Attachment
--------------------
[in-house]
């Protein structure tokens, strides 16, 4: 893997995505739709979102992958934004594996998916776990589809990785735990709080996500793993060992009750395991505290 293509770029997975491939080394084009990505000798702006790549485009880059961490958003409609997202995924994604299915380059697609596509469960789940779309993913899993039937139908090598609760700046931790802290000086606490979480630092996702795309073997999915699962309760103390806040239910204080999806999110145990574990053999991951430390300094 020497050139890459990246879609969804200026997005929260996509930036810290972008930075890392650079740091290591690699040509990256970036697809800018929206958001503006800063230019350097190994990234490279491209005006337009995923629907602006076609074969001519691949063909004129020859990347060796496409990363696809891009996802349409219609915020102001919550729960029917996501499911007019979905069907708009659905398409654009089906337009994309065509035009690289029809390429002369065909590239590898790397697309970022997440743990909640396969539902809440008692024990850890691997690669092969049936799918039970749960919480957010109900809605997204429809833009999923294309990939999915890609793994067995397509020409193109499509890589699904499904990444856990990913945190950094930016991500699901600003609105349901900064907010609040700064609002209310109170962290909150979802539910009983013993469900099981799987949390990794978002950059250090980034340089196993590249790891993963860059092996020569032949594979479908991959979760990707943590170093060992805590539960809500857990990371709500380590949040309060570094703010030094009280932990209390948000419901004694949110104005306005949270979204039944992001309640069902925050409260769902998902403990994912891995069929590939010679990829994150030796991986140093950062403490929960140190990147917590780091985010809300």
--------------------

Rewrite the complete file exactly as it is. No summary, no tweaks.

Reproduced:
[in-house]
């Protein structure tokens, strides 16, 4: 893997995505739709979102992958934004594996998916776990589809990785735990709080996500793993060992009750395991505290 293509770029997975491939080394084009990505000798702006790549485009880059961490958003409609997202995924994604299915380059697609596509469960789940779309993913899993039937139908090598609760700046931790802290000086606490979480630092996702795309073997999915699962309760103390806040239910204080999806999110145990574990053999991951430390300094 020497050139890459990246879609969804200026997005929260996509930036810290972008930075890392650079740091290591690699040509990256970036697809800018929206958001503006800063230019350097190994990234490279491209005006337009995923629907602006076609074969001519691949063909004129020859990347060796496409990363696809891009996802349409219609915020102001919550729960029917996501499911007019979905069907708009659905398409654009089906337009994309065509035009690289029809390429002369065909590239590898790397697309970022997440743990909640396969539902809440008692024990850890691997690669092969049936799918039970749960919480957010109900809605997204429809833009999923294309990939999915890609793994067995397509020409193109499509890589699904499904990444856990990913945190950094930016991500699901600003609105349901900064907010609040700064609002209310109170962290909150979802539910009983013993469900099981799987949390990794978002950059250090980034340089196993590249790891993963860059092996020569032949594979479908991959979760990707943590170093060992805590539960809500857990990371709500380590949040309060570094703010030094009280932990209390948000419901004694949110104005306005949270979204039944992001309640069902925050409260769902998902403990994912891995069929590939010679990829994150030796991986140093950062403490929960140190990147917590780091985010809300």